I received an email from the proprietor yesterday asking me to call 30 minutes before we arrived as he did not live on the premises and this morning, I responded that I would and looked forward to seeing him today.

I called and when we arrived Frank, the proprietor, said there was a problem. The reservation was for tomorrow. And the pension was fully booked for tonight. I got the wifi password and checked it out, and he was correct, and the mistake was 100 percent my fault.

However, Frank did not leave me in the lurch. Instead, he made a call to a friend and when that was fruitless, he told me to get in the car with him as we headed out to find a place for us.

He told the boys to stay at the pension and watch TV, which I translated. Frank does not speak a word of English.

We drove to the city center to the information booth and to another hotel booking place. Both were closed.

We then drove to visit a friend of his who had a hotel, and there, too, there was no room at the inn. But the woman who owned it and all of the guests at the bar pitched in to help, suggesting places we could stay, to no avail. Who knew Gorlitz was so popular?

Even as they discussed where to stay, Frank was concerned about costs for me. He kept saying places were too expensive.

Finally, we returned to the pension, he took the phone book, and I logged on to Trivago to see what we could find. Finally, we found a place for three, although Frank was still concerned about the price.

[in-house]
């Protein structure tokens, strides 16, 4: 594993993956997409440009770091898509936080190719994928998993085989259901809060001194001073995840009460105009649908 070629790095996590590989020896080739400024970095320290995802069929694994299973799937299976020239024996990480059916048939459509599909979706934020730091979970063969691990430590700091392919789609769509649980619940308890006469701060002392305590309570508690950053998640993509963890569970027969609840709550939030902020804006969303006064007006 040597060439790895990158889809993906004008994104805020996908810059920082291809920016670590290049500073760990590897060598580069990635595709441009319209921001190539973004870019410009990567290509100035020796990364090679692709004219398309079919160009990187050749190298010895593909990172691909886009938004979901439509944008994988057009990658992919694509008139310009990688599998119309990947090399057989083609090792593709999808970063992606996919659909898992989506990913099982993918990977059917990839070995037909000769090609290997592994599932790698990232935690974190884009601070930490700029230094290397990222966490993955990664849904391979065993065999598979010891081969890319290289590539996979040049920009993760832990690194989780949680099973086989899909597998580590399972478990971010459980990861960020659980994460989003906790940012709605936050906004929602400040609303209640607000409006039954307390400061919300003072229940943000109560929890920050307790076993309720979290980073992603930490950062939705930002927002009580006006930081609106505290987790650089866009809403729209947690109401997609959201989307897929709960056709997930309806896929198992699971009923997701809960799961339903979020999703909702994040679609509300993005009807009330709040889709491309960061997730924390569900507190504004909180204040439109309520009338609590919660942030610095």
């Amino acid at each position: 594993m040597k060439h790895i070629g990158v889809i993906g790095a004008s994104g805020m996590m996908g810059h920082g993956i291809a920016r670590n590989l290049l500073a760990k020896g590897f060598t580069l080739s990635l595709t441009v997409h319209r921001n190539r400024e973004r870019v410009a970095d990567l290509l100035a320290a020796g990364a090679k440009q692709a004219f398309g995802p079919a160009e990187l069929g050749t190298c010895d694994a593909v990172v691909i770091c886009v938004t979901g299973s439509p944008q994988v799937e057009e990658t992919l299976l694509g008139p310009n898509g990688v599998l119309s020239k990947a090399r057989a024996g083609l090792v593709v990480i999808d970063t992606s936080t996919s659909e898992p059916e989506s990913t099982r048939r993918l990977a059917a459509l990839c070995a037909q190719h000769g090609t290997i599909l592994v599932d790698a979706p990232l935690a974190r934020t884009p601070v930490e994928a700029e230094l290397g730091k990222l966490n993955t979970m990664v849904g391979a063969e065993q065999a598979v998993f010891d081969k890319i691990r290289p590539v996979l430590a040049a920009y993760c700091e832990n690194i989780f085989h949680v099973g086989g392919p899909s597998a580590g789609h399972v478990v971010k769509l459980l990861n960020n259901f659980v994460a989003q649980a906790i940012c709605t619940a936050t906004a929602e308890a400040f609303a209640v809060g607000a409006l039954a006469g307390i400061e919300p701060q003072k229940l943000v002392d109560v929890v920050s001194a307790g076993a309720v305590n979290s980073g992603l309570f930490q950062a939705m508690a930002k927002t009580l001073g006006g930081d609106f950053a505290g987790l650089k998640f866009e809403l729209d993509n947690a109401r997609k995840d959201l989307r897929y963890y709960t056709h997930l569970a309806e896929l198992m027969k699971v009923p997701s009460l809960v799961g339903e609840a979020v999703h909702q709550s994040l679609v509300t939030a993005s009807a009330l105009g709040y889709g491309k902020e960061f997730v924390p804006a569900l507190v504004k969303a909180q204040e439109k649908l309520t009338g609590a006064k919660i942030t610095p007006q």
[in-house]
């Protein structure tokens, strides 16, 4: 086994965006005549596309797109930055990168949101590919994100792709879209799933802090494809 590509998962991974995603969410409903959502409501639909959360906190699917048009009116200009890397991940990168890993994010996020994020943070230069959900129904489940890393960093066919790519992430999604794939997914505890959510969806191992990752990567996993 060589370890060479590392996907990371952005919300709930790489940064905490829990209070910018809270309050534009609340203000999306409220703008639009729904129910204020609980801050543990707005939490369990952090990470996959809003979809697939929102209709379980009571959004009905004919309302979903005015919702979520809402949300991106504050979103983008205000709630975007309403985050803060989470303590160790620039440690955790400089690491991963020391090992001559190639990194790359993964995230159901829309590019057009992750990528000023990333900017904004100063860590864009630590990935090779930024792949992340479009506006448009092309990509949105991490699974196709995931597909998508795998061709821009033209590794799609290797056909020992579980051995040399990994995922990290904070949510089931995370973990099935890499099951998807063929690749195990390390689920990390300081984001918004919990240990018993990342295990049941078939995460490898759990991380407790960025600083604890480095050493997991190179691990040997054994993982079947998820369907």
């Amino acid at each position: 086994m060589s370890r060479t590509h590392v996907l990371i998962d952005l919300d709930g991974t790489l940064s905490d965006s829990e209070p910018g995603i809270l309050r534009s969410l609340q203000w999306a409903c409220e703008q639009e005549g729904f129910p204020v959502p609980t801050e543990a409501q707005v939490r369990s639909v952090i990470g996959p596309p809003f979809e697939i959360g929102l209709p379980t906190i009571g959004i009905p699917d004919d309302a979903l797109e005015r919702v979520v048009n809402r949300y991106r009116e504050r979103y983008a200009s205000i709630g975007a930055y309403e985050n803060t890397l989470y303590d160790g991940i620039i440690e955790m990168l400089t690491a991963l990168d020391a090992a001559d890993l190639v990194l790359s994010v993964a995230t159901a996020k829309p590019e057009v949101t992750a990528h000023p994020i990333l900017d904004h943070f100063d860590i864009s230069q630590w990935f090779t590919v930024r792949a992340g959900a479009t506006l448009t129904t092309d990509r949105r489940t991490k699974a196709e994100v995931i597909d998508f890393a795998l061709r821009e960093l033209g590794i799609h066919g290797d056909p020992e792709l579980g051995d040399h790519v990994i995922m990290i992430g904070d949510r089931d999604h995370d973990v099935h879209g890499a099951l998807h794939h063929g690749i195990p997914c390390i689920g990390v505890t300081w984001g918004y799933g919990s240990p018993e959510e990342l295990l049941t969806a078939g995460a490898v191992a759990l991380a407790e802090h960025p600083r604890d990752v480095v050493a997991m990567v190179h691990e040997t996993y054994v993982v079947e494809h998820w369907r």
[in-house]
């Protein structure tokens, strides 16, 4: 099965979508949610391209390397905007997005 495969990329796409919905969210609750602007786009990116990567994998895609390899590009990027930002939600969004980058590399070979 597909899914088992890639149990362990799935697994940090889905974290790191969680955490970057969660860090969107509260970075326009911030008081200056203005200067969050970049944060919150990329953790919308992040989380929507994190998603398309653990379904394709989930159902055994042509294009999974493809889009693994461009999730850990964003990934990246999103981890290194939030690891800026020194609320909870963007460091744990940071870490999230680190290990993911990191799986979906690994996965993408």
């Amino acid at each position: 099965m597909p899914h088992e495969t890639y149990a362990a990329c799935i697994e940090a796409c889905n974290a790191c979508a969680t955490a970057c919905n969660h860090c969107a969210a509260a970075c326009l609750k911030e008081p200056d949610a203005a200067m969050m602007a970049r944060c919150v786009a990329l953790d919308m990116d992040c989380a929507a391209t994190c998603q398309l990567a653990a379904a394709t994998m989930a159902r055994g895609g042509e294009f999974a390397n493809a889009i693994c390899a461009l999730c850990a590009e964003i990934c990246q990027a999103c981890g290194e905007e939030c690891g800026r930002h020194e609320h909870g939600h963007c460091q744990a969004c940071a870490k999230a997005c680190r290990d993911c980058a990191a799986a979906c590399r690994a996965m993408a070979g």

Then he called — and negotiated down for me — getting me what he said was a more fair price.

We went outside, and he told me to follow him, as he led us to our new hotel in his car.

When I tried to pay him for the night I won’t be using tomorrow, Frank declined. Insistently. Then he hugged me and went on his way.

I was dumbstruck by the entire event.

I made a mistake. Frank would be losing money on my account. Yet he took time out of his schedule — well over an hour — drove me around, made many phone calls, showed concern for my well-0being and made sure I had a place to stay at a reasonable price.

This came from a complete stranger who showed to me what true hospitality really means.

One of the reasons I love to travel is that you get to see different cultures and peoples, and you get to show the best of who you are and what you represent.

Today, a man who grew up in Communist East Germany and spoke no English whatsoever, became the greatest ambassador for Germany I could ever have hoped to see.

And I struggled hard to not be the “ugly American.” I owned my mistake and offered to pay for it. I communicated with him in his own language. And I was effusive with my thankfulness and gratitude. I was in the wrong, and my new friend, Frank, made everything right.

At one point in the middle of all of our communication, I accidentally called Frank “du” rather than “Sie,” the more intimate use of the word “you” in German, is rude to use for anyone but a dear friend or family member.

As soon as I said it, I immediately backtracked and apologized, and Frank said “du is OK. We are friends now.

We all make mistakes when we travel, but I was lucky today. My mistake gave me the image of a humble innkeeper who truly went the extra mile when there was no room at the inn.

And I’m pretty sure there is a sermon somewhere in this story.

Oh, and should any of my readers ever visit Gorlitz please stay at the Pension Gina. Tell Frank Paula sent you. And make sure you make the reservation for the right day.